The Worst Presentation Award Goes To…

Boffo blog tells the story of a Lott presentation at a workshop about a decade ago:

I was not prepared for how truly awful the paper was. His argument concerned how expensive elections have become in this country. … His evidence consisted of a correlation between growth in federal spending and growth in campaign spending, and from that he concluded that Big Government caused expensive campaigns. Two lines trending upwards, and he claims with perfect seriousness—and without performing any of the necessary tests—that the one causes the other. When we pressed him on his analysis, not only had he not performed any appropriate tests, but he seemed wholly unfamiliar with the relevant econometrics literature. … Afterward, we agreed that it was the worst presentation any of us had ever seen at the workshop, worse than any first-year grad student’s.

Yes, there is a reason why Lott could not get a tenure-track job in academia.

Comments

  1. #1 Terry Josiah
    December 24, 2004

    You are posting a an opinion of a workshop presentation that occured a decade agoas proof of Lotts incompetence?
    Utterly ridiculous.
    How did you get a tenure track job in academia? Not by presenting an opinion that is a decade old as fact, thats for sure.
    You Dr. Lambert make the case against tenure because its obvious you lose your analytical skills and intellectual integrity after you obtain tenure. Your too comfortable.

    If Lott is such an academia joke, why do you spend so much time posting about him?
    Why is he worthy Professor if he is so intellectually pathetic?

  2. #2 Tim Lambert
    December 24, 2004

    You are very confused, Terry. I posted it as an opinion. It does not, by itself, prove that Lott is incompetent, but it is one more piece of evidence and agrees with the other evidence presented here.

    Read the linked post. If you feel that the author is wrong, feel free to discuss it with him or her.

  3. #3 caerbannog
    December 24, 2004


    How did you get a tenure track job in academia? Not by presenting an opinion that is a decade old as fact, thats for sure.

    There’s a big difference between presenting decade-old opinions on a privately-run blog and presenting those opinions at a workshop where one is trying to demonstrate his research skills in front of a bunch of potential employers.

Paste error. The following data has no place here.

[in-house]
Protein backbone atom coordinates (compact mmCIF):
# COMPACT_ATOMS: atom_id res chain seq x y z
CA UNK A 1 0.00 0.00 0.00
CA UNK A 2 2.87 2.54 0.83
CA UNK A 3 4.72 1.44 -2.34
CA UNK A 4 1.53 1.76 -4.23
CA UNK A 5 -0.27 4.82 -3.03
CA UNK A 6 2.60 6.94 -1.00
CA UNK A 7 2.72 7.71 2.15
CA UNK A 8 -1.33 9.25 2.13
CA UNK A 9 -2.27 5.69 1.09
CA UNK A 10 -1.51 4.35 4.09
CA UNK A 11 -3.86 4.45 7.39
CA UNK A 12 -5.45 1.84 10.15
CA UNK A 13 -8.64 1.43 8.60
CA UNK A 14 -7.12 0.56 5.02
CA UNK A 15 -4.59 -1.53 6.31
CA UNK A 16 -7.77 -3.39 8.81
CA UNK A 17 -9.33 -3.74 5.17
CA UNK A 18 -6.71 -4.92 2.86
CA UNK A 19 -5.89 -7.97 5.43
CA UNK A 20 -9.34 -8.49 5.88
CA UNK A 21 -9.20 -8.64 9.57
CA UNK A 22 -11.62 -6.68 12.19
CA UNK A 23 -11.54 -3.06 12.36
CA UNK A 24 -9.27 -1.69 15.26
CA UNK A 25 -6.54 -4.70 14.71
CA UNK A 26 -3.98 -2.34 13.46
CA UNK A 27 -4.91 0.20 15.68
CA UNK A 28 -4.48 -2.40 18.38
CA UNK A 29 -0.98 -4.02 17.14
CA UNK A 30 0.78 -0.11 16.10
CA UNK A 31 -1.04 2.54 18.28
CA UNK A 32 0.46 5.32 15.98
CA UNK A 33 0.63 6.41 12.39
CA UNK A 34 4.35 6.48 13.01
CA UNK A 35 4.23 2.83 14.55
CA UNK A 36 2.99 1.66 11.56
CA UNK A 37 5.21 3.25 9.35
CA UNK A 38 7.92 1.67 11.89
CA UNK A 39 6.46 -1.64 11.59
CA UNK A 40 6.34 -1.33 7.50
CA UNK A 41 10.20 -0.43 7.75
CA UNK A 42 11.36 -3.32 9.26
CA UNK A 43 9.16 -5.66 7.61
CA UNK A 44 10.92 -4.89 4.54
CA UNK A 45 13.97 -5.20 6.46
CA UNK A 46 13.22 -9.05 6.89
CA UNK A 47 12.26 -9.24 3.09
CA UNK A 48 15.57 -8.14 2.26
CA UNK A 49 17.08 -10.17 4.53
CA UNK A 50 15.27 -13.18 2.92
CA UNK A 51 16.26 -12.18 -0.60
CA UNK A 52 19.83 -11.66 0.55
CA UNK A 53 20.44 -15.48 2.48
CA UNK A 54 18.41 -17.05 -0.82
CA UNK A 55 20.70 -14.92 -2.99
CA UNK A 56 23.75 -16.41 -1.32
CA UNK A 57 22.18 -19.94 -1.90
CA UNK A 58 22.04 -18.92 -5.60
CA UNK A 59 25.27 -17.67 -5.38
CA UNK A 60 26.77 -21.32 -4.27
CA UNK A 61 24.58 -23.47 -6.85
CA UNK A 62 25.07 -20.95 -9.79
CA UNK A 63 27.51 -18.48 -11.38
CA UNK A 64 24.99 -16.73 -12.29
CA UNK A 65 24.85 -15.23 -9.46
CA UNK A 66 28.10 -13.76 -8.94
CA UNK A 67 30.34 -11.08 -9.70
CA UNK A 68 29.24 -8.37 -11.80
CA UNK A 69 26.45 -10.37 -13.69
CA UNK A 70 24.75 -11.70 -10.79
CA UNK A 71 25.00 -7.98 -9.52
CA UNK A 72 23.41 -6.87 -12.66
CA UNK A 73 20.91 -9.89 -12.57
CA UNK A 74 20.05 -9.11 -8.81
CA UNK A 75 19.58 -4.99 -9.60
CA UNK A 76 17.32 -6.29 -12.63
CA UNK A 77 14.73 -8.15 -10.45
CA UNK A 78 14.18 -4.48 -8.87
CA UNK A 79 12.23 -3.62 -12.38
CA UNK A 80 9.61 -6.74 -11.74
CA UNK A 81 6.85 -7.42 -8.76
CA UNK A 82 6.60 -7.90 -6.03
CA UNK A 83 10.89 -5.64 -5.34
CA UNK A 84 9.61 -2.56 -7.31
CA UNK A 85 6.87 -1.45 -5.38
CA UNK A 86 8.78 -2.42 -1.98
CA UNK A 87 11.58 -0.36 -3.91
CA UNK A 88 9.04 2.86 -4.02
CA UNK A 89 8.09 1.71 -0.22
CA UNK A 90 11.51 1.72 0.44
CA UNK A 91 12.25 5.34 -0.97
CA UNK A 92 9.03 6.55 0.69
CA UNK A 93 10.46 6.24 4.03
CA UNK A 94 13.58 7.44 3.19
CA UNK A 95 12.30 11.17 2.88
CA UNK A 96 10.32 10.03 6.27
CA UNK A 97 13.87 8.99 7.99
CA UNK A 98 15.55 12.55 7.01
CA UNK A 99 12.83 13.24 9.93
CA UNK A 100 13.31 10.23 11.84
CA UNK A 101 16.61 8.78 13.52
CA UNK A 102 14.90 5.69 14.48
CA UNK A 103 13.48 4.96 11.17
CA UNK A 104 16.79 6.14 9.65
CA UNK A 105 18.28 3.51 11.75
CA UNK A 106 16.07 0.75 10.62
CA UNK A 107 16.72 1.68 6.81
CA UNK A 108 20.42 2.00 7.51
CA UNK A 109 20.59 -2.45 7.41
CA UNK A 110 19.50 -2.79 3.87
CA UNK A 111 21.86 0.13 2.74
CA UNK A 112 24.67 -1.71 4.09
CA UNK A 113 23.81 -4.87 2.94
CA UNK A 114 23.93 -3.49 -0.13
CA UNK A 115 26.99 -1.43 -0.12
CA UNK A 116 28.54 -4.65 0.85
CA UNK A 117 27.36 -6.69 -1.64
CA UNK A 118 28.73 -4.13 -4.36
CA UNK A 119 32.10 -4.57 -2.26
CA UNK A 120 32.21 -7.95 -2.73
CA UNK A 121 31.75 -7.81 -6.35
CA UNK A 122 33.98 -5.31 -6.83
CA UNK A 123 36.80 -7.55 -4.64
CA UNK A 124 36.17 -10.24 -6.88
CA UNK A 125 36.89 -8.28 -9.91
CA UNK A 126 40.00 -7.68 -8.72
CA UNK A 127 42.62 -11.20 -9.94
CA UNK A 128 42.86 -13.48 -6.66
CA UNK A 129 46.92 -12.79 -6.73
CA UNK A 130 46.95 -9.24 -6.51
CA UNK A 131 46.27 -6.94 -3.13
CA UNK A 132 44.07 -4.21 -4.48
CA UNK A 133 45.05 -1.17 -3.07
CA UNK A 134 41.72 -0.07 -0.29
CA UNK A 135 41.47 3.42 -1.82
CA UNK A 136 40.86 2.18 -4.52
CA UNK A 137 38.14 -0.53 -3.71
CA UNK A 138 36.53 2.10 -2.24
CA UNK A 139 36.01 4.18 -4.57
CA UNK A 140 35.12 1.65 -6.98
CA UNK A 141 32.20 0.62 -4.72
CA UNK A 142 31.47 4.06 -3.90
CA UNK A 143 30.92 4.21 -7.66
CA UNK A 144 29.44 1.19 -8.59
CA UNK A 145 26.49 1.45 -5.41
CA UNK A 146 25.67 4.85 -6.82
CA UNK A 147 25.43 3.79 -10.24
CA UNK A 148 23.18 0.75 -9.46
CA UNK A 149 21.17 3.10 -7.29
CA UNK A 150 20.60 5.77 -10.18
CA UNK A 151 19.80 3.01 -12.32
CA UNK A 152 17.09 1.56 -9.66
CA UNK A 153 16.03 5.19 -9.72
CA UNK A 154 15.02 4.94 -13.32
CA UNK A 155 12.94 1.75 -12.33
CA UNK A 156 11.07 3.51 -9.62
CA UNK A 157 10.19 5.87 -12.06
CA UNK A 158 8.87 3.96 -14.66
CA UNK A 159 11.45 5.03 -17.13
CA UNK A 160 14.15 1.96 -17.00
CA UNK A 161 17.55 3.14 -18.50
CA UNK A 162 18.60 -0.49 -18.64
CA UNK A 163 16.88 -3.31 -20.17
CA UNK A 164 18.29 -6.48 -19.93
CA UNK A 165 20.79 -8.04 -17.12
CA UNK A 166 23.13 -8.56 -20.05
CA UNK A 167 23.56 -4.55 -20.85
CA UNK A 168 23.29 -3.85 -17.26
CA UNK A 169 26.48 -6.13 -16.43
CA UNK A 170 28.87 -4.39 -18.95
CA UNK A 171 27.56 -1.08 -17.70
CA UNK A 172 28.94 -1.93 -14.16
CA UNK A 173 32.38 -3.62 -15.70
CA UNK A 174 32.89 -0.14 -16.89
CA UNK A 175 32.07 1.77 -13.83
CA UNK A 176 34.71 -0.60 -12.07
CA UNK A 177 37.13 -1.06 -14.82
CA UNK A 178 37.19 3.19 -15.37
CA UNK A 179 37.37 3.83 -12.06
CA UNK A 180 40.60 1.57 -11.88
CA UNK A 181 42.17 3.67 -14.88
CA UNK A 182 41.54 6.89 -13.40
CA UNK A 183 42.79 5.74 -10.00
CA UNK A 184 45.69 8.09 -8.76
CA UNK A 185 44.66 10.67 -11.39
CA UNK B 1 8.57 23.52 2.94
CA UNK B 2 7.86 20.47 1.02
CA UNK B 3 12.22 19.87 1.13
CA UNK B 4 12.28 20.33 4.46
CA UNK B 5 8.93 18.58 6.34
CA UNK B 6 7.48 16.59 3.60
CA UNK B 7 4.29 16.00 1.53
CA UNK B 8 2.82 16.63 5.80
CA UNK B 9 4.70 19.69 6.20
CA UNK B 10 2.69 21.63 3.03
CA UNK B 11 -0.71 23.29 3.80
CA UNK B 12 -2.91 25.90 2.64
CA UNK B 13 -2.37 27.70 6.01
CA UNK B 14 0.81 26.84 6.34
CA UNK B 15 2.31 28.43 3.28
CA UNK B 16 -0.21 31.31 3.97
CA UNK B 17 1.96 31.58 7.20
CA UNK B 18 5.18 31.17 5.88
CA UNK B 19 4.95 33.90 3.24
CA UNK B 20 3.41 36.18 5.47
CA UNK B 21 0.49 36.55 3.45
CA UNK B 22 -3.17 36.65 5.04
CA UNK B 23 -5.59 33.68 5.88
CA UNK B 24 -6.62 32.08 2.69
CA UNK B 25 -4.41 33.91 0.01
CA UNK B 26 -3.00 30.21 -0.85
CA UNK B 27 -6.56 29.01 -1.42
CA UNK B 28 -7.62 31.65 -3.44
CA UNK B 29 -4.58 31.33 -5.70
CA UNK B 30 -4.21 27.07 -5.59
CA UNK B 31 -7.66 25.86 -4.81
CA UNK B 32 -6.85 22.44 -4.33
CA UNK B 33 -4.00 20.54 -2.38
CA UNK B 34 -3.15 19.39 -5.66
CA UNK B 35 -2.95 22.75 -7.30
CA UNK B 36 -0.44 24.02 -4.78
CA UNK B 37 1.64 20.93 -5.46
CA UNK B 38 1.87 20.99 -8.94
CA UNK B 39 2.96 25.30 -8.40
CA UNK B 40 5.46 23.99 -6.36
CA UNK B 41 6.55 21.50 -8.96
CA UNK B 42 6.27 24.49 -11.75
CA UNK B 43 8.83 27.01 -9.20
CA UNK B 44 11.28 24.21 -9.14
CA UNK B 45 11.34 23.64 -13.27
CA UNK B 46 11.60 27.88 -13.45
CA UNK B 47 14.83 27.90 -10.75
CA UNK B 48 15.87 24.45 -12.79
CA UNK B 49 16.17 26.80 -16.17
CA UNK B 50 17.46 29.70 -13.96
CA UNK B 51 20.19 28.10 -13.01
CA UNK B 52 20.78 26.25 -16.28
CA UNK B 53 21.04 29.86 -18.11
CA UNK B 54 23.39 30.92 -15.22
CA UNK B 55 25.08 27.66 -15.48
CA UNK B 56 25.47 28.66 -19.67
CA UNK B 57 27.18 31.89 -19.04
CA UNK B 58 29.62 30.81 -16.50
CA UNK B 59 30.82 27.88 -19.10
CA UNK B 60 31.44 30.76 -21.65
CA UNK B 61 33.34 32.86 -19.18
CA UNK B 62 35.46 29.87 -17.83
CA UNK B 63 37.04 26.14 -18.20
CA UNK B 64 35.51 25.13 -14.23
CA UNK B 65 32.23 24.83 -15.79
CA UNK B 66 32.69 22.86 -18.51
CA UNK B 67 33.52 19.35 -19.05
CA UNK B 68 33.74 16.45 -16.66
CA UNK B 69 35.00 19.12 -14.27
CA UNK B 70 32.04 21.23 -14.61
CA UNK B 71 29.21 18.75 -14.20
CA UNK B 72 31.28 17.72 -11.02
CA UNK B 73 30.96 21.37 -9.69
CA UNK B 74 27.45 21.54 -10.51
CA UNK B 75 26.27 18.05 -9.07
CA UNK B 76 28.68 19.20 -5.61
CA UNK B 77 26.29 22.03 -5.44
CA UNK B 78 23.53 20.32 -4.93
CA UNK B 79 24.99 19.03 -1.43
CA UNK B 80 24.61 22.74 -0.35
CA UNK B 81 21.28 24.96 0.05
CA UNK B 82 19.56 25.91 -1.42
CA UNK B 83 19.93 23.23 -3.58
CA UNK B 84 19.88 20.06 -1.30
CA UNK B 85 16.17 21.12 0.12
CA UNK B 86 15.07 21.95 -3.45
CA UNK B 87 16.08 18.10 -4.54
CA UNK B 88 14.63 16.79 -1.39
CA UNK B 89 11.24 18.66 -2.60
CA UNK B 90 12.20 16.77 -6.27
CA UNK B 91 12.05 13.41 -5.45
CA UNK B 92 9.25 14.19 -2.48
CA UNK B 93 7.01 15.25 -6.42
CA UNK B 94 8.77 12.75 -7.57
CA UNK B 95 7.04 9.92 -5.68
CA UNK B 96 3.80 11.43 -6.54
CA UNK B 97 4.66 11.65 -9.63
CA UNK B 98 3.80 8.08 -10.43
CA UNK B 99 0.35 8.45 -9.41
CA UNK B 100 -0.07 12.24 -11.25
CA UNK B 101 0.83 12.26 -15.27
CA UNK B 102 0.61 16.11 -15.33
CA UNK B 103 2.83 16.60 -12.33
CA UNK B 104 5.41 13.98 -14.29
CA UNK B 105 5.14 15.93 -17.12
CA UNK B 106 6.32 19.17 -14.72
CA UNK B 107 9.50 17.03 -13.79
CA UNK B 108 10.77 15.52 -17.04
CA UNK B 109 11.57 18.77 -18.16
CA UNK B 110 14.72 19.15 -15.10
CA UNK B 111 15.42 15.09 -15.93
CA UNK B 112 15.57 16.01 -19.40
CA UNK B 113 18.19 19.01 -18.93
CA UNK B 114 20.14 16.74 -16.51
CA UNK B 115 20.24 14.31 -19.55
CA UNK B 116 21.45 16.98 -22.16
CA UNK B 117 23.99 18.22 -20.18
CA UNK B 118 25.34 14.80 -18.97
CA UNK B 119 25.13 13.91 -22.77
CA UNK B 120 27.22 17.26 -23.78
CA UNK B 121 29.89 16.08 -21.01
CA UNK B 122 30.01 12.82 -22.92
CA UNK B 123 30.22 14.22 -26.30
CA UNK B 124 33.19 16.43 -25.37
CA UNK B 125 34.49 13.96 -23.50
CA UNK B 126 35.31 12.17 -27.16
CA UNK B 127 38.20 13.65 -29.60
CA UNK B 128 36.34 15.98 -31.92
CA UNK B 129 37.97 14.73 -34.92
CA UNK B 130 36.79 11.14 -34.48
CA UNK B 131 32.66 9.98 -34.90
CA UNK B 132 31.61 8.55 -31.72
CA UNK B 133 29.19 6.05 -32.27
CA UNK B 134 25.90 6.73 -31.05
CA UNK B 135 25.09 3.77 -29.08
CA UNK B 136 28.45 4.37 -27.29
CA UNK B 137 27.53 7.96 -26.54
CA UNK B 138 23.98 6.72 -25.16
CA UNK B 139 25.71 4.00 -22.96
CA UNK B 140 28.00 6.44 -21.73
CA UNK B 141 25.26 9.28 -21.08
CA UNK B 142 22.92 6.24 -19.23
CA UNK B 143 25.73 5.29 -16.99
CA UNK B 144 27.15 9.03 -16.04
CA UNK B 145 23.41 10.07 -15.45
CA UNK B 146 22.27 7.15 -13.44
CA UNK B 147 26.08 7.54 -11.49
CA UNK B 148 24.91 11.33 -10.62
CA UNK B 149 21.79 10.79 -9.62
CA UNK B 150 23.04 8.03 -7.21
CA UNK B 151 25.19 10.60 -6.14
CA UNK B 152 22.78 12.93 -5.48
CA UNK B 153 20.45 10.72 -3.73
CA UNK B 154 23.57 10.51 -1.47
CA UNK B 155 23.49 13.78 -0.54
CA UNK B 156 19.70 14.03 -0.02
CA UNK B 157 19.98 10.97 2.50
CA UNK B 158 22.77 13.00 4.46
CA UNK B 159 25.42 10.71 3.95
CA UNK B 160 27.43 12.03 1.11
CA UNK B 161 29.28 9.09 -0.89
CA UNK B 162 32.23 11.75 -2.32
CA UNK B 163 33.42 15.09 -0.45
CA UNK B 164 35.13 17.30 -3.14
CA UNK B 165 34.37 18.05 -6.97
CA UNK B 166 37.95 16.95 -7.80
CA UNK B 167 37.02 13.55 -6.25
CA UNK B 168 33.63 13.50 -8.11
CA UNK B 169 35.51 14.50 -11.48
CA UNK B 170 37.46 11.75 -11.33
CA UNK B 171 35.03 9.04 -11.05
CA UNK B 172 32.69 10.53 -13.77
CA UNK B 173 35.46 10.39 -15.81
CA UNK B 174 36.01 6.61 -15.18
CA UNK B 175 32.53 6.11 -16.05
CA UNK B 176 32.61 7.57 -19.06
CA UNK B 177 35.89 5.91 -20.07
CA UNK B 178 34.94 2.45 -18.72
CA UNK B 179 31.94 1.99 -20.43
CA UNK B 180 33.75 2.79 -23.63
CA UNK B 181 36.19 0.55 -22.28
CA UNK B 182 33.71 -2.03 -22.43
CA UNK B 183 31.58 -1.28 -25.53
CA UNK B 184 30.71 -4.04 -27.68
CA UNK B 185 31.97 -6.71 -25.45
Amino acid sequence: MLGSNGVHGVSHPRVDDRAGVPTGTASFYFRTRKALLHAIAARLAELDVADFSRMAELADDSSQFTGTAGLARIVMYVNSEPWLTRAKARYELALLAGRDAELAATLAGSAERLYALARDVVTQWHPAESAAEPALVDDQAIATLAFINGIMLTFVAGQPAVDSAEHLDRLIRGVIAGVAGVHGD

If Lott is such an academia joke, why do you spend so much time posting about him? Why is he worthy Professor if he is so intellectually pathetic?

    Perhaps Dr. Lambert feels compelled to serve as a counterweight to John Lott’s fans (like Mary Rosh).

  4. #4 Ian Gould
    December 25, 2004

    For Tim’s behaviour to even vaguely resemble Lott’s he woudl first have to secretly be the blogger who posted the article on Lott’s presentation and secondly try and pass it off as serious research.

  5. #5 : You might want to actually read the paper
    December 28, 2004

    It seems that the author is having some difficulty remembering the paper because it uses year fixed effects. The claim that “His evidence consisted of a correlation between growth in federal spending and growth in campaign spending, and from that he concluded that Big Government caused expensive campaigns. Two lines trending upwards, and he claims with perfect seriousness — and without performing any of the necessary tests — that the one causes the other.” doesn’t make much sense with year fixed effects because that simple upward trend would have been picked up with those variables.

  6. #6 : You might want to actually read the paper
    December 28, 2004

    It seems that the author is having some difficulty remembering the paper because it uses year fixed effects. The claim that “His evidence consisted of a correlation between growth in federal spending and growth in campaign spending, and from that he concluded that Big Government caused expensive campaigns. Two lines trending upwards, and he claims with perfect seriousness — and without performing any of the necessary tests — that the one causes the other.” doesn’t make much sense with year fixed effects because that simple upward trend would have been picked up with those variables.

  7. #7 : You might want to actually read the paper
    December 28, 2004

    It seems that the author is having some difficulty remembering the paper because it uses year fixed effects. The claim that “His evidence consisted of a correlation between growth in federal spending and growth in campaign spending, and from that he concluded that Big Government caused expensive campaigns. Two lines trending upwards, and he claims with perfect seriousness — and without performing any of the necessary tests — that the one causes the other.” doesn’t make much sense with year fixed effects because that simple upward trend would have been picked up with those variables.